The warning, in retrospect, could not have been any clearer. It led to this unambiguous headline on CNN.com on September 17, 2004: “FBI warns of mortgage fraud ‘epidemic‘.”
Assistant FBI Director Chris Swecker said the booming mortgage market, fueled by low interest rates and soaring home values, has attracted unscrupulous professionals and criminal groups whose fraudulent activities could cause multibillion-dollar losses to financial institutions.
Little did we know that the “unscrupulous professionals” would prove to be such people as IndyMac president Richard H. Wohl and Countrywide CEO Angelo Mozilo, but, as University of Missouri associate professor William K. Black points out in this interview, top government and industry officials had ample time and ample information to prevent today’s financial crisis, but chose to do nothing.
Uncovering the factors that led to that fateful choice is the reason why Black, who was a senior regulator during the savings and loan crisis in the 1980s, supports the creation of a Pecora Commission, modeled after the 1930s investigative panel headed by Ferdinand Pecora that exposed the corrupt practices that helped fuel the Great Depression.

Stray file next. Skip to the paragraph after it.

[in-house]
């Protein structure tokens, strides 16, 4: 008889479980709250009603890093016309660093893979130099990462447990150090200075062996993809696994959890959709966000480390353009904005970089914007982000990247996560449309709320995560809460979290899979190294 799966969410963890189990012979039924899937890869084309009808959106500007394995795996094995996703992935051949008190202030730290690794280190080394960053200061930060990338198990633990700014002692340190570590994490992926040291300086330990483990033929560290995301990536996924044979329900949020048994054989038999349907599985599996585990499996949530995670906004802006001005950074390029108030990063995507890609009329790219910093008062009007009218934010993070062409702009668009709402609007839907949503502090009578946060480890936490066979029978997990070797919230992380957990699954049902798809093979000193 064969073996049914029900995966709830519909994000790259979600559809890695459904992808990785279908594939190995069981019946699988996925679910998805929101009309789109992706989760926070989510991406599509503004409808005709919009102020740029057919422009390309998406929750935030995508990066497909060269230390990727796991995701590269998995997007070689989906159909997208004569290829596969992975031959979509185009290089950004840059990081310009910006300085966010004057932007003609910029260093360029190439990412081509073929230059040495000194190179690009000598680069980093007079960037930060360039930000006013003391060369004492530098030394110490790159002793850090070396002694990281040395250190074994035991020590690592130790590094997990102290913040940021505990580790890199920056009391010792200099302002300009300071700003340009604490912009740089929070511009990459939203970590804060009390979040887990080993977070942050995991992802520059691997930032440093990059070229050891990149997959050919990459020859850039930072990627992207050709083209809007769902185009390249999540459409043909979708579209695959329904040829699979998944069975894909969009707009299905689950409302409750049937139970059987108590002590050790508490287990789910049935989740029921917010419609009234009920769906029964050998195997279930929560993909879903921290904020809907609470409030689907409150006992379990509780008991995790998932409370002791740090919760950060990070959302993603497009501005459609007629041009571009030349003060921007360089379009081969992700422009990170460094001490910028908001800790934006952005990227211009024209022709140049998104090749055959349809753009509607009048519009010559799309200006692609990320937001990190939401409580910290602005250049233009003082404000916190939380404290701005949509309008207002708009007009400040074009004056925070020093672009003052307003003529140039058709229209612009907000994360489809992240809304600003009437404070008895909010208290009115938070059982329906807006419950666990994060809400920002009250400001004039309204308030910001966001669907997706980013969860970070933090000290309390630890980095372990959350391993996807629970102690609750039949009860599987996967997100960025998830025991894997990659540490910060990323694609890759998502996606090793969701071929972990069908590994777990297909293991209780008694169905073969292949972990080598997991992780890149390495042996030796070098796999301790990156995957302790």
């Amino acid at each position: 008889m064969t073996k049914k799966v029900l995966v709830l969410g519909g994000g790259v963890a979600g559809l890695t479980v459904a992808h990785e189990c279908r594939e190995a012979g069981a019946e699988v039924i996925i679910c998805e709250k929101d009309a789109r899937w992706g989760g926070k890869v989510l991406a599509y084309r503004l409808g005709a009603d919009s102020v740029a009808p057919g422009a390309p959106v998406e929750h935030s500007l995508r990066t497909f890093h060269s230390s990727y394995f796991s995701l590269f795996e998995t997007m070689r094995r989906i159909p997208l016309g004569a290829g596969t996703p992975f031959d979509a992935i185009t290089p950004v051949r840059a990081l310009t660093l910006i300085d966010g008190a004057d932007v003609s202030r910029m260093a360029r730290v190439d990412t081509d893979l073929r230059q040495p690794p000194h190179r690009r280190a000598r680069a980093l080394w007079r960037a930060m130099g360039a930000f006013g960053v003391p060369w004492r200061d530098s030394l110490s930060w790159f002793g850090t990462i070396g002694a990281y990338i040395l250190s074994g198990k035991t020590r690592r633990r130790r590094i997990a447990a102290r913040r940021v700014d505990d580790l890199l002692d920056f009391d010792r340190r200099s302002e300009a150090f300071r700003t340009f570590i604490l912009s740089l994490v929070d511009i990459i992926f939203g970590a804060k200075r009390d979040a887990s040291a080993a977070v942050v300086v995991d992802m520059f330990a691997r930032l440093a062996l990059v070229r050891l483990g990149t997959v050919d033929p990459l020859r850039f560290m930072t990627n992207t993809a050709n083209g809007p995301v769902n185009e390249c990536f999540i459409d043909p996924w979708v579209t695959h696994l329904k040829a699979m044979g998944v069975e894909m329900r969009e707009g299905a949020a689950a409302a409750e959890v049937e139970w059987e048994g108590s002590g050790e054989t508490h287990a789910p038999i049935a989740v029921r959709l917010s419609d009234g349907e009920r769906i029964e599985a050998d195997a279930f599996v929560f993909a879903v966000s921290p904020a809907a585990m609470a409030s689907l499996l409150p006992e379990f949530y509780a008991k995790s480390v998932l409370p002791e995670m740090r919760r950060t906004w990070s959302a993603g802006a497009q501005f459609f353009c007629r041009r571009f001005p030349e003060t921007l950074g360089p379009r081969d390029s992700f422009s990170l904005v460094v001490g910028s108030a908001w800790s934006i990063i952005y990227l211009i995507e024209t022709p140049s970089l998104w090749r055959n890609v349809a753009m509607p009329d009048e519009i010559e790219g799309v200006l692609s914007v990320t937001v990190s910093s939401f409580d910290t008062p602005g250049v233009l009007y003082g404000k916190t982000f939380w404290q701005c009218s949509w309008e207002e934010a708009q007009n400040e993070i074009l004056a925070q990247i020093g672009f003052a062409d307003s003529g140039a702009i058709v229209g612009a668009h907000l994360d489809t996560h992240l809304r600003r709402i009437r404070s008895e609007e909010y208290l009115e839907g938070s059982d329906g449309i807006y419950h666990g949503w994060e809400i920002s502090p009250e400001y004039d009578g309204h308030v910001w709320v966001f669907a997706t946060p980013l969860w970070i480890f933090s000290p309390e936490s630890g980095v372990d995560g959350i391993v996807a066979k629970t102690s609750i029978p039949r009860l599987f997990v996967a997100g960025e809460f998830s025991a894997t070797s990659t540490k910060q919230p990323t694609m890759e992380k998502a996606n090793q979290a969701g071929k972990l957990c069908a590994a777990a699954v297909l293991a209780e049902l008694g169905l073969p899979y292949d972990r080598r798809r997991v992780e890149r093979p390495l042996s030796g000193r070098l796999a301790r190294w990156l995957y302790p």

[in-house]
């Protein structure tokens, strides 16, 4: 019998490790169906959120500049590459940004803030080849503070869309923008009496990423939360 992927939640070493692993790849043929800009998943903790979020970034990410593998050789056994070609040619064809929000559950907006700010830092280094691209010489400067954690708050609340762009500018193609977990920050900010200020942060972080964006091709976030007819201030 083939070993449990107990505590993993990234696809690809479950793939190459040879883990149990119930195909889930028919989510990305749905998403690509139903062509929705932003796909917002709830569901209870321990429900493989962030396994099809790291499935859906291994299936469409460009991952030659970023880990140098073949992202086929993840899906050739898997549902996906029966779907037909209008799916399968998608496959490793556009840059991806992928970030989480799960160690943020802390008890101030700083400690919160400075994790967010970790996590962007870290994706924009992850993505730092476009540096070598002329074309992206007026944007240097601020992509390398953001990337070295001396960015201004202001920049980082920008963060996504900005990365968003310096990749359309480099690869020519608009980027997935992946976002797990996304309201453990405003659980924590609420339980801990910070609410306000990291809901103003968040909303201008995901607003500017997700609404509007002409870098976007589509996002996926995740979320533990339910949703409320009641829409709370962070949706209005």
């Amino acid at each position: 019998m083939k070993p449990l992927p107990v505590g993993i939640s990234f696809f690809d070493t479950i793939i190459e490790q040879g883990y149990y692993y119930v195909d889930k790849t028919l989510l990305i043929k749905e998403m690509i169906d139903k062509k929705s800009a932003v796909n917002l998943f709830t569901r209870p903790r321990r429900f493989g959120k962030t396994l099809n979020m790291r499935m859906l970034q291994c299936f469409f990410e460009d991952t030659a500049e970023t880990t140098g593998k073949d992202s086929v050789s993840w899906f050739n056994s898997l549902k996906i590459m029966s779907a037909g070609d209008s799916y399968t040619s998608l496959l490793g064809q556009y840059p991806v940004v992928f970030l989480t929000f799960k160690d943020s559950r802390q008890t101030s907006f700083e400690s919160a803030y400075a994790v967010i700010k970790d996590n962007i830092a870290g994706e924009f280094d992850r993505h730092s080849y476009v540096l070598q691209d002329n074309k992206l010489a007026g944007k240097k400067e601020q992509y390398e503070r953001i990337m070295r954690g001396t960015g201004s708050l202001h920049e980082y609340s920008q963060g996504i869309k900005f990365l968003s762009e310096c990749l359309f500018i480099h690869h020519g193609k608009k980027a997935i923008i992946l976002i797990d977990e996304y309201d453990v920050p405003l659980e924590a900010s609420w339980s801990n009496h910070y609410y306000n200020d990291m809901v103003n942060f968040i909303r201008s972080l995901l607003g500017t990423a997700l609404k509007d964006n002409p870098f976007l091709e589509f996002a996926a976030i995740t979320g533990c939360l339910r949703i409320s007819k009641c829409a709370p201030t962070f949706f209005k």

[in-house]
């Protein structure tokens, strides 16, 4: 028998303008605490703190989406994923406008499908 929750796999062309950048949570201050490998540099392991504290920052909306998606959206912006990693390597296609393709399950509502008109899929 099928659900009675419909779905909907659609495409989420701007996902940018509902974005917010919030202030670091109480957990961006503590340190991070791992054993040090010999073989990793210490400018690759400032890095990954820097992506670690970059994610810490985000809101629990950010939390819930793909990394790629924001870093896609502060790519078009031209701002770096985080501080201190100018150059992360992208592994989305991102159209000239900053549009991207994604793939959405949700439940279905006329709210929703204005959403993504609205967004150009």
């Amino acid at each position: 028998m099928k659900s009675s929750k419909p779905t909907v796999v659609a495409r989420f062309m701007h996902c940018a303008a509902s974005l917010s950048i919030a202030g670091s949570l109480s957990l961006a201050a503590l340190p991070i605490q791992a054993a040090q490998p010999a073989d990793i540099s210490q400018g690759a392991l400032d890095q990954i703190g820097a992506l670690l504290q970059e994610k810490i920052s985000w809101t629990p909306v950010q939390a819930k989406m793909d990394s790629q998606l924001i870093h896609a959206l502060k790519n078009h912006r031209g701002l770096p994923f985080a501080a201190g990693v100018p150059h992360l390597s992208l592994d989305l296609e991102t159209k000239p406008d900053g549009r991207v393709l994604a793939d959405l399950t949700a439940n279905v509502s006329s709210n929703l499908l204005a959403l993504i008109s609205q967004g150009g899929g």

Black said that such a commission should look at the compensation incentives that encouraged mortgage fraud as well as the “complete regulatory failure” that took place during the Bush administration. (That includes the failure of the Bush administration and the then Republican-led Congress to beef up law enforcement resources at the FBI so that it could more aggressively go after the mortgage fraud it knew was there.) The commission’s work would clarify that the mortgage crisis was driven by systemic problems within the financial industry and the rating agencies that were supposed to be honest evaluators of the debt being sold by these institutions. It was not, as conservatives would have us believe, primarily driven by individual home buyers trying to game the system or regulators pressuring banks to market unsound loans to people of color.
Congress is moving toward creating a panel along the lines of the Pecora Commission. A mortgage fraud bill that was passed by the Senate on Monday includes a provision that would create a bipartisan 10-member panel with subpoena power. It would be structured in a manner similar to the 9-11 commission and made up of people who are not politicians or government officials. As Black points out, there is much work for that commission to do.